First off, how did you come up with the idea for THE MERMAIDS OF LAKE MICHIGAN and where did you draw inspiration for the characters and plot?
Originally, I wanted to take the material at hand -- my bland Midwestern upbringing -- and turn it into something magical. I grew up in a small town on the shores of Lake Michigan, and by the time I was in high school, I couldn't wait to get out of there. One of my teachers told us that one day we would realize what a great place we lived in. I didn't believe him then, but after I'd left, I did start to feel nostalgic for everything I'd left behind - the dunes, the lake that was as vast as a sea, the musical fountain, the summer Coast Guard festival, and the iconic lighthouse. I guess I started with the setting. The characters are loosely based upon people that I knew, but it's not an autobiographical book.
I tend to throw everything I'm interested in at the time into the story or novel that I'm writing. I've always had an interest in mermaids, for instance. While on foreign study in France, I became fascinated with the Rom women who tried to read my palm in front of the train station in Avignon, and the communities of Rom in Camargue. Later, I was excited to read about female wreck divers on the Great Lakes, so I found a way to incorporate one into the story.
For everyone who doesn't know, tell us a little bit about yourself and what led you to start writing.
I started writing stories as a child, as a lot of us do, and never grew out of it. I wrote for my high school newspaper, took a creative writing class in college, and wrote a couple of never-to-be-published romance novels in my spare time. After I studied literature in college, my writing became more "literary." I didn't really start sending out my work until I found myself living in rural Japan. I'd come here to teach English "for one year," and then I fell in love with a local guy. Before I could commit to living on a relatively remote island in the Pacific, I decided that I had to figure out whether or not I could somehow have the literary life I'd always dreamed of. I started a literary journal for expats in Japan, wrote and published my own short stories, and started writing for English-language newspapers and magazines in Japan.
What has your experience been like after finding an agent (shopping to publishers, dealing with contracts, etc.)?
Having an agent allows me to concentrate on writing. I also really, really appreciate your editorial feedback! Also, I'm basically a non-confrontational kind of person, so it's good to have someone else on my side who's willing to follow up on things and deal with contracts.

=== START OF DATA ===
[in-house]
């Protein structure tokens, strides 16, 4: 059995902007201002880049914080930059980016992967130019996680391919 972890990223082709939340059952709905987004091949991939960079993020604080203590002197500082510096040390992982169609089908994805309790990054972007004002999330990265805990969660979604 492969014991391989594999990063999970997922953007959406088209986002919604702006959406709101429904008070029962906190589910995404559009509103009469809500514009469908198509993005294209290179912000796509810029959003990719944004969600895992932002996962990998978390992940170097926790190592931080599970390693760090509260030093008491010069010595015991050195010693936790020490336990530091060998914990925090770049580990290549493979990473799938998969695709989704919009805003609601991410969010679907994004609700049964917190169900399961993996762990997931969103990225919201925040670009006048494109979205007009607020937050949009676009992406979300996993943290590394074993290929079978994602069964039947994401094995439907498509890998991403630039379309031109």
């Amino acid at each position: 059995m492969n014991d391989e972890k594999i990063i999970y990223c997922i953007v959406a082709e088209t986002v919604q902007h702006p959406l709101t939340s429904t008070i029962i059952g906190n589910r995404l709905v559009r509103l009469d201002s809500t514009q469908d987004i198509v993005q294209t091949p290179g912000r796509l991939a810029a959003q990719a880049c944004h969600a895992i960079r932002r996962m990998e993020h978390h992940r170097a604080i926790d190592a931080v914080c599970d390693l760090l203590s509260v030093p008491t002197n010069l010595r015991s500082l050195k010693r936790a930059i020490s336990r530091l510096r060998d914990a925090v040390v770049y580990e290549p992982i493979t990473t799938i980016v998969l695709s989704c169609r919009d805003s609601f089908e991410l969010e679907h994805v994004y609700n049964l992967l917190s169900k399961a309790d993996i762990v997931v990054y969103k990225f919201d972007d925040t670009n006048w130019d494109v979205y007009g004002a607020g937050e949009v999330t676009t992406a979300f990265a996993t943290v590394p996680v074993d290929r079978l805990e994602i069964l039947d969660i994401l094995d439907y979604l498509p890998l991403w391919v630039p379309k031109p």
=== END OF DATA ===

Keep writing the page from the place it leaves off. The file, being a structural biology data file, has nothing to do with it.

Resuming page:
What was the hardest part of getting your book published that most people don't realize? Also tell us a bit about your publisher!
I actually wrote the first draft of this book before the publisher, Wyatt-Mackenzie Publishing, even existed! When I thought it was finished, I sent it out to a bunch of agents and regional publishers. I got a lot of encouragement, and helpful feedback, but I didn't really know how to revise it at the time. Every now and then, I would dig it out of the drawer, slash some pages, and add some more. Still, it took a while for the perfect publisher to show up. Nancy Cleary, at Wyatt-Mackenzie, acquired and published a nonfiction anthology on multicultural mothering that I put together a while ago. At the time, she wasn't publishing fiction, but over the past few years she's published some interesting novels with touches of magical realism, such as Lemongrass Hope by Amy Impellizzeri, and Piper, Once and Again by Caroline E. Zani. As it turned out, The Mermaids of Lake Michigan fit right in! Nancy is really fun to work with because she has a lot of energy (like you, Carrie!) and is always pursuing interesting publicity opportunities. Thanks to her efforts, my anthology was featured as a movie prop!
What kind of marketing have you done for THE MERMAIDS OF LAKE MICHIGAN?
I reached out to maritime and historical museum gift shops and some bookstores in Michigan, and I've also set up a blog tour. I presented the book in Tokyo at an SCBWI event earlier this month, and I expect to do more talks, and hopefully a bit of a tour to brick and mortar stores this summer.
Do you have any quirks when it comes to your writing process (e.g. do you have to write at night or while wearing lucky socks)?
Not really. I used to think I needed an entire day of peace and quiet to write, but after having kids, I can write just about anywhere, and in any situation.
Anything that new authors can learn from your experiences?
Well, if I can get published while living on an island in Japan where hardly anyone speaks English, you can, too! Be persistent! Read and write a lot! Believe in yourself! And connect with other writers. In the early days, before there was Internet access in Japan, I connected to other writers via the literary journal I started. Now, I meet up with writers on-line and at conferences.